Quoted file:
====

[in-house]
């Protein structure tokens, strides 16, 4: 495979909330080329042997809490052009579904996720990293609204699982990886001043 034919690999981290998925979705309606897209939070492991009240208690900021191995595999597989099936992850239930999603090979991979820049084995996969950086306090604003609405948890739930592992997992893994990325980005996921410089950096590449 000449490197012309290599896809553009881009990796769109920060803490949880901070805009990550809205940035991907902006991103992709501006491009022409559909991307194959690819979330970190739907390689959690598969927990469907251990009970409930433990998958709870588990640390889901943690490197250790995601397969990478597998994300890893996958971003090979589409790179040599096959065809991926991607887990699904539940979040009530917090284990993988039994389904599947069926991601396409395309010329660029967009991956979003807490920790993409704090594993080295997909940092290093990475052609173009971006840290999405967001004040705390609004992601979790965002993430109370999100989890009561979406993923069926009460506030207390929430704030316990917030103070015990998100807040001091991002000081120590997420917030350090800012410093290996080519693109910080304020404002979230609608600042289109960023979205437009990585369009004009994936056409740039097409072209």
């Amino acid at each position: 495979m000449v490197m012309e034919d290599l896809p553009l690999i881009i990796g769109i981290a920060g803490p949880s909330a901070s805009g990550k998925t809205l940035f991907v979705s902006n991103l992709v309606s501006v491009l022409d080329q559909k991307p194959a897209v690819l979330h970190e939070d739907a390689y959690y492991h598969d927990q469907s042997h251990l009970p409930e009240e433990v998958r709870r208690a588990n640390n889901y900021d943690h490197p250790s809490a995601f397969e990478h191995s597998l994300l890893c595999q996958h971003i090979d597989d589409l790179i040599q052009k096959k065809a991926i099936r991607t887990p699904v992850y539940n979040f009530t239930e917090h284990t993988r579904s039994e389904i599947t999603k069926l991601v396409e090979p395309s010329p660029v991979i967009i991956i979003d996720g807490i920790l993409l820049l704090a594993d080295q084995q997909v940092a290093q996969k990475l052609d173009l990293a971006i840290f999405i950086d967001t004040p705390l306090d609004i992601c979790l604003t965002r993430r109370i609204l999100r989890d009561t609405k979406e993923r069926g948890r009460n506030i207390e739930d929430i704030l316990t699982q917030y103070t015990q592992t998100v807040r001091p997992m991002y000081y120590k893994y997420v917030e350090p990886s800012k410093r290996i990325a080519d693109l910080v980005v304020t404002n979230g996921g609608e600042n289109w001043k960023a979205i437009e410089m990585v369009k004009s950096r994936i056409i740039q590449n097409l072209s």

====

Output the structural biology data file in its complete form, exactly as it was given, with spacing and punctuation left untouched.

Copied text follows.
[in-house]
């Protein structure tokens, strides 16, 4: 495979909330080329042997809490052009579904996720990293609204699982990886001043 034919690999981290998925979705309606897209939070492991009240208690900021191995595999597989099936992850239930999603090979991979820049084995996969950086306090604003609405948890739930592992997992893994990325980005996921410089950096590449 000449490197012309290599896809553009881009990796769109920060803490949880901070805009990550809205940035991907902006991103992709501006491009022409559909991307194959690819979330970190739907390689959690598969927990469907251990009970409930433990998958709870588990640390889901943690490197250790995601397969990478597998994300890893996958971003090979589409790179040599096959065809991926991607887990699904539940979040009530917090284990993988039994389904599947069926991601396409395309010329660029967009991956979003807490920790993409704090594993080295997909940092290093990475052609173009971006840290999405967001004040705390609004992601979790965002993430109370999100989890009561979406993923069926009460506030207390929430704030316990917030103070015990998100807040001091991002000081120590997420917030350090800012410093290996080519693109910080304020404002979230609608600042289109960023979205437009990585369009004009994936056409740039097409072209």
């Amino acid at each position: 495979m000449v490197m012309e034919d290599l896809p553009l690999i881009i990796g769109i981290a920060g803490p949880s909330a901070s805009g990550k998925t809205l940035f991907v979705s902006n991103l992709v309606s501006v491009l022409d080329q559909k991307p194959a897209v690819l979330h970190e939070d739907a390689y959690y492991h598969d927990q469907s042997h251990l009970p409930e009240e433990v998958r709870r208690a588990n640390n889901y900021d943690h490197p250790s809490a995601f397969e990478h191995s597998l994300l890893c595999q996958h971003i090979d597989d589409l790179i040599q052009k096959k065809a991926i099936r991607t887990p699904v992850y539940n979040f009530t239930e917090h284990t993988r579904s039994e389904i599947t999603k069926l991601v396409e090979p395309s010329p660029v991979i967009i991956i979003d996720g807490i920790l993409l820049l704090a594993d080295q084995q997909v940092a290093q996969k990475l052609d173009l990293a971006i840290f999405i950086d967001t004040p705390l306090d609004i992601c979790l604003t965002r993430r109370i609204l999100r989890d009561t609405k979406e993923r069926g948890r009460n506030i207390e739930d929430i704030l316990t699982q917030y103070t015990q592992t998100v807040r001091p997992m991002y000081y120590k893994y997420v917030e350090p990886s800012k410093r290996i990325a080519d693109l910080v980005v304020t404002n979230g996921g609608e600042n289109w001043k960023a979205i437009e410089m990585v369009k004009s950096r994936i056409i740039q590449n097409l072209s």